• I don’t think it’s a scam, it’s just that no politician wants to admit it’s all about money and not safety, rationing space/ allocation, foot and car traffic flow, etc.

      • It’s absolutely about rationing space. I have noticed a major difference in availability of parking downtown since they went to Saturday meters and higher pricing.

        90% of people who get “scam” tickets turn out to be in the wrong, like the original poster here. Sometimes they are in the wrong in an obvious way, and sometimes its very technical, but they usually are. If you understand the system you learn that the parking people are very detailed and rigorous and you need to think defensively in situations like parking under the original poster’s sign.

  • I agree with Julie. There should be a citizen’s uprising against the ticket scam regime. I liked Fenty, but I have a feeling he put the word out that they need to just issue tickets like crazy, justified or not, so they can hit that extra $20M in fines he promised.

  • I feel for you. I wish I had more advice to give!

    I have had horrible experiences with DC tickets/towing. A few months ago, my car was parked for a few weeks in the correct zone, in an area where street cleaning does not exist. I walk to work, so I rarely drive and was out of town for work, etc. When I went back to my car, it was no longer there and found out it was towed a week prior with NO notification from DC. The car was towed because they randomly scanned it and found an unpaid parking ticket (my fault). Not only did I have to get a zip car over my lunch break to retrieve the car at the NY Ave impound, I had to spend another lunch break going to the SW impound because the car was moved, again, with no notification. As a result, I spent hundreds of dollars on the ticket, booting, towing, zip car, time spent in the impound, towing from the NE to SW impound, and a fee to get the car out of impound.

    The worst part of all of this was the SW impound lot, where they have huge photographs of cars getting towed and aerial views of the lot, as if they’re trophies for robbing people of every last cent.

  • you weren’t the person who left his/her zipcar in the left parking lane on the 1600 block of I st NW a couple weeks back during morning rush hour, were you? that bad boy got towed and cursed.

  • I live on a rush hour/street cleaning street. About once a year for some reason: out of town longer than I planned or just forgot, I get a $100 ticket and a tow. NOW they apparently charge $100 for the violation and $100 for the tow: total $200!!! This is RIDICULOUS!!!! $100 is more than enough to incetivize people against this and hurts residents who once in a while are going to make a mistake.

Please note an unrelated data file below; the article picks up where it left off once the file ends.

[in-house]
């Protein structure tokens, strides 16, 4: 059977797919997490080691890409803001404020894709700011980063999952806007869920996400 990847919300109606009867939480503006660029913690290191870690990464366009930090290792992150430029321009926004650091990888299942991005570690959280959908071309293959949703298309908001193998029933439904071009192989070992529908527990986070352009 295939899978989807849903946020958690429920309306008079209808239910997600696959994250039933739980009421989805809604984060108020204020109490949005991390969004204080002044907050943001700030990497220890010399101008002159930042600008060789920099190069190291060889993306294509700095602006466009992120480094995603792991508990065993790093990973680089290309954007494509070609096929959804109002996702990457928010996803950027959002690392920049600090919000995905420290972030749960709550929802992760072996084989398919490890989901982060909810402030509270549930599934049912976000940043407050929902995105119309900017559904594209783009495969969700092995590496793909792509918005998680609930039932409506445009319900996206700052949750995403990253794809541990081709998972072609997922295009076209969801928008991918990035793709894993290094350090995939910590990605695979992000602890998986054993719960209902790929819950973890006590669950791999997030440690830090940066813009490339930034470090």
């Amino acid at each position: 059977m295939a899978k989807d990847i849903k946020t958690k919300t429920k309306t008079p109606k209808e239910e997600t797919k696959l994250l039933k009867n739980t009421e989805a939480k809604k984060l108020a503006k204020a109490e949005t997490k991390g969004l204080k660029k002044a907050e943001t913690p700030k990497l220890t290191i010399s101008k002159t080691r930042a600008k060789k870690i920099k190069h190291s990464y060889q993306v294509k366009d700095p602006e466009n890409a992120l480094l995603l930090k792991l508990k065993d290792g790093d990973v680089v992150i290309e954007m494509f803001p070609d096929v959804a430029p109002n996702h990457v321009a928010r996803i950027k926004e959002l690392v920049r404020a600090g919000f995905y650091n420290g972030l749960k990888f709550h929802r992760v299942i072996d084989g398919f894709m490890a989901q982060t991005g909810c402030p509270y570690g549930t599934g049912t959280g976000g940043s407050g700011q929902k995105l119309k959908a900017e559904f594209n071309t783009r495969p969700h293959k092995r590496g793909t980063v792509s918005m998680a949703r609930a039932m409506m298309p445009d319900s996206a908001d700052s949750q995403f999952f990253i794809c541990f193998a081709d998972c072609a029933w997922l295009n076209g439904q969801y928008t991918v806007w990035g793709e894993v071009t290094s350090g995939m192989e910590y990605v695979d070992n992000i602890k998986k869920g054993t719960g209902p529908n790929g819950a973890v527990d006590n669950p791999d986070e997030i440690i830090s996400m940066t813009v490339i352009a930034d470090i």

• Regarding street cleaning tickets – if you read the original POP post or the DPW announcement, they both explain that street cleaning on main roads is not suspended during the winter.

    “Overnight sweeping scheduled for the District’s major roadways, which include Pennsylvania, Georgia, Constitution, and Independence avenues, will take place as usual all winter, as the weather permits. Motorists are urged not to park in these areas during the posted overnight sweeping hours.”

  • 1. – all dc residents should get a once a year “get out of jail free card” for street-sweeping violations.

    2- DC needs to f**ing POST THE DATES for street sweeping on the signs. Dec. 1 – Feb. 30. Permanent dates – on the signs – not difficult!!!

    The point of traffic control/tickets is not to raise revenue, but to help NOT KILL people.

    Every year in winter on Wednesdays, when no one knows/cares that street sweeping is suspended (or knows they can get away with parking anyway) Irving St. – a major ambulance & fire route – is blocked all day with only one lane instead of two.

    • Victoria, with respect, parking tickets are not moving violations. They have little to do with safety and everything to do with bringing demand for a scarce public good (street parking) into line with supply. This is entirely an economic issue.

      Except in the case of your street cleaners, whose time is valuable and who can’t do their job properly when someone is parking in the middle of it. Personally, I’m for clean streets, full city coffers and an adequate supply of parking. These are problems that were made for each other.

      • If an ambulance or fire truck can’t get through I think that has plenty to do with safety. Irving Street NW is a primary E-W route for emergency vehicles. It is designed to be 2 lanes at all times going east.

        This isn’t an arbitrary rant – this is me watching out my window at ambulances & fire trucks stuck for 3 minutes on Wednesdays in winter because cars are parked on both sides of the street and traffic has no place to pull over. 3 min. is a lot of time when your house is on fire or your dad is having a heart attack.